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#307 Philanthropy Advisor or Philanthropic Advisor

May 7th, 2018

Richard Marker

Quite frequently, when I speak at an investment related conference, I am asked about what a philanthropy advisor does, and how one chooses among us. Not so surprising that I am asked since, after all, philanthropy is why I am invited to speak. What is surprising is how many don’t realize that there are those of us with this expertise.

In choosing, there are many subjective factors, of course, such as compatibility, but there are also substantial differences in what one does, how one does it, and what the business models are. Periodically, it is useful to give some perspective to new readers, and remind older ones, to help you make appropriate choices.

Some of what I do professionally is to advise funders, philanthropists, families, and philanthropists in their philanthropy decision-making priorities and style. It is a growing field and can include those from a variety of other professions: wealth management, trust and estates, family systems, content expertise, family offices, non-profit management, and more, as well as those of us with extensive background in the philanthropy sector on the funder side. Since there are no barriers to entry, it is very much “caveat emptor” – let the buyer beware. Does the advisor know about and have experience in philanthropy, or about the finances of philanthropy, or about family issues, or about the fields that are a funder’s priorities?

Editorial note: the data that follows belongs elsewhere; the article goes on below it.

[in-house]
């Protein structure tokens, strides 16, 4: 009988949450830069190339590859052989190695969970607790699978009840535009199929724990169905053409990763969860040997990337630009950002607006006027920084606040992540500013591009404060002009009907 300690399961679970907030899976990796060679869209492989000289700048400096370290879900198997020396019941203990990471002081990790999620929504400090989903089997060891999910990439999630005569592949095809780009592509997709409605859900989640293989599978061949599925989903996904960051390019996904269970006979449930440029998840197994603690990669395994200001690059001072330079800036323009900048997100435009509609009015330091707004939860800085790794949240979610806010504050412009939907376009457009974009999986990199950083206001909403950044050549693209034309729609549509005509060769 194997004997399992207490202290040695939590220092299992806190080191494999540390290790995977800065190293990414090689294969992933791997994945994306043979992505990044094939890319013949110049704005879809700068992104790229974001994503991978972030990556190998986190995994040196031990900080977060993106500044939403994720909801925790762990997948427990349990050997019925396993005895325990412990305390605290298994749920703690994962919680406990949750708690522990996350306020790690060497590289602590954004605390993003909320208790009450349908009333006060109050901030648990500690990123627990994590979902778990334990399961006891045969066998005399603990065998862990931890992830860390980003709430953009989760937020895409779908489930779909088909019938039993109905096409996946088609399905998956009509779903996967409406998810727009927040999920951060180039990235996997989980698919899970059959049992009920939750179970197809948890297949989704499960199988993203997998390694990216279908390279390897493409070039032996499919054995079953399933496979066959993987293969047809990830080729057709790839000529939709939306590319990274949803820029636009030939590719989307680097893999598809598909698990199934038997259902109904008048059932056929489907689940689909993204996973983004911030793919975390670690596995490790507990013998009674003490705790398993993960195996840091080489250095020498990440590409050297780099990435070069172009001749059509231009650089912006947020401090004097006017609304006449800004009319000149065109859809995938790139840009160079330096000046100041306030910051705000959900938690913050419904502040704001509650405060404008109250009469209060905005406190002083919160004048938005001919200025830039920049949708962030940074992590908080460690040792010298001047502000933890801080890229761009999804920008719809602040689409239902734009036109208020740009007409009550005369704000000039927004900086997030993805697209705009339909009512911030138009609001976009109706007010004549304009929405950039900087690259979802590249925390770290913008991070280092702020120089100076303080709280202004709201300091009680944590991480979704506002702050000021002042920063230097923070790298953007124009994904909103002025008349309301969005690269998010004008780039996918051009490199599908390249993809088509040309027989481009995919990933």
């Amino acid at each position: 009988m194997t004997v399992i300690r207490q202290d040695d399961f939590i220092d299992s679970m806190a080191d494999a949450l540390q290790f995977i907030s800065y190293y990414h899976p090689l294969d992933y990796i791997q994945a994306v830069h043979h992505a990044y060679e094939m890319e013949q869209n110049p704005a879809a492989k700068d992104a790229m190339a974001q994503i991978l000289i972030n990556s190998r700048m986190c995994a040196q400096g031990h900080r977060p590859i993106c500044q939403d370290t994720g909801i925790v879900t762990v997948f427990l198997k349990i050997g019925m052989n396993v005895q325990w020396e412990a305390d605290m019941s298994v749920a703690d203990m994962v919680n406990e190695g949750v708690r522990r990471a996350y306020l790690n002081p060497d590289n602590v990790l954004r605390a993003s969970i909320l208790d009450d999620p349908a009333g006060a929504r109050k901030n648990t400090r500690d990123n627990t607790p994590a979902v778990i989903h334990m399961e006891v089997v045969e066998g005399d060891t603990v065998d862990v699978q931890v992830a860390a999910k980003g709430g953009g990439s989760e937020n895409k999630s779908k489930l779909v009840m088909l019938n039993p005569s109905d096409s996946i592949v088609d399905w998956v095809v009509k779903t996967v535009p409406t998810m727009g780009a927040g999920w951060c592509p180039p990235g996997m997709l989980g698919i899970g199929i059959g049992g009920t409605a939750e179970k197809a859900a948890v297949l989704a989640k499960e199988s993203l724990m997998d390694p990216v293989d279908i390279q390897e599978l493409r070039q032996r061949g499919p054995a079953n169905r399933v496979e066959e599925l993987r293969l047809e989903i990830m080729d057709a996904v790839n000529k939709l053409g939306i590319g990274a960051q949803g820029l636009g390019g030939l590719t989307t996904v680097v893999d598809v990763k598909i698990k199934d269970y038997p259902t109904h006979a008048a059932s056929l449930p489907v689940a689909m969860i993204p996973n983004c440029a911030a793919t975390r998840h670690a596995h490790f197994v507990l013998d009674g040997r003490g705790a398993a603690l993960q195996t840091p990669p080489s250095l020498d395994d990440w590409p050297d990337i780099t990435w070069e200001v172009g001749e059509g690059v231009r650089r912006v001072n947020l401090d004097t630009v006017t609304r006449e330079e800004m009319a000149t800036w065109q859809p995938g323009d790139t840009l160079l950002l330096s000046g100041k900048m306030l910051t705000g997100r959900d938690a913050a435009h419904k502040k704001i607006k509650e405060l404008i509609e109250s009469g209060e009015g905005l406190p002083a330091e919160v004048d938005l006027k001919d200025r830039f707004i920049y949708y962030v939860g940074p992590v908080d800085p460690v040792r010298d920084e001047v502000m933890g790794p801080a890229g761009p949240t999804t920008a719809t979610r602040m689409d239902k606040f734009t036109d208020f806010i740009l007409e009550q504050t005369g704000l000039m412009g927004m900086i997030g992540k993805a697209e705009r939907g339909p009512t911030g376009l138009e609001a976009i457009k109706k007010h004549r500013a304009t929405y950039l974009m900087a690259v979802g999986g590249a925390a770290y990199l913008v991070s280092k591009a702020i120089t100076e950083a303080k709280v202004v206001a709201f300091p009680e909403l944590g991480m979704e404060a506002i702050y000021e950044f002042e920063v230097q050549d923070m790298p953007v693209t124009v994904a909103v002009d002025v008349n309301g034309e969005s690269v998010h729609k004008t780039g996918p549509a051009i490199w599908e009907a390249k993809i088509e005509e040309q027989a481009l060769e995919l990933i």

Even among those of us with extensive and relevant professional background, there are a wide variety of business models: Some charge straight fees, some a percentage of assets or giving, some prefer retainer arrangements, some a smorgasbord of services – pay as you go. And more, I am sure. Each business model has its legitimacy, but it is important for any funder to fully understand what they are, how they compare, and ultimately, what is best for the funder. [To take our firm as one illustration: we only provide advisory services on strategy, evaluation, and inter-generation matters; we charge on a project-fee basis, determined by how long a project is estimated to take; and we do not accept any management or retainer contracts. Our model is perfect for funders who want an independent advisor who has no longer-term agenda beyond what we offer, but it is not very appropriate for someone looking for “full service,” or ongoing management of their philanthropy or a part time program officer or an impact investment guru.]

Having determined the relevant expertise, it is also useful to learn something about our methodologies. Most good advisors will probably get you where you need to be, but we may not all get you there the same way. We should be able to articulate why we do it the way we do and show you how our method can be implemented in your situation both during the “process” and after. Not so good advisors give you advice that gathers dust.

My final point is a bit of a nit-pick. Some use the term “philanthropic advisor” and others “philanthropy advisor.” I have a strong preference for the latter. After all, I would hope that any and all of us in this field, and many other fields, are philanthropic. We should all be philanthropic, generous with our time and money, as are many with totally unrelated expertise. But to be a “Philanthropy” Advisor should mean that we bring expertise, experience, and perspective to the services we provide.

Our field is responsible for granting and investing billions of dollars, sustaining an entire sector, influencing public policy, and visioning more equitable societies. I certainly hope we are philanthropic, but even more that we are experts in the humbling and even sacred work of philanthropy. Any client deserves no less.

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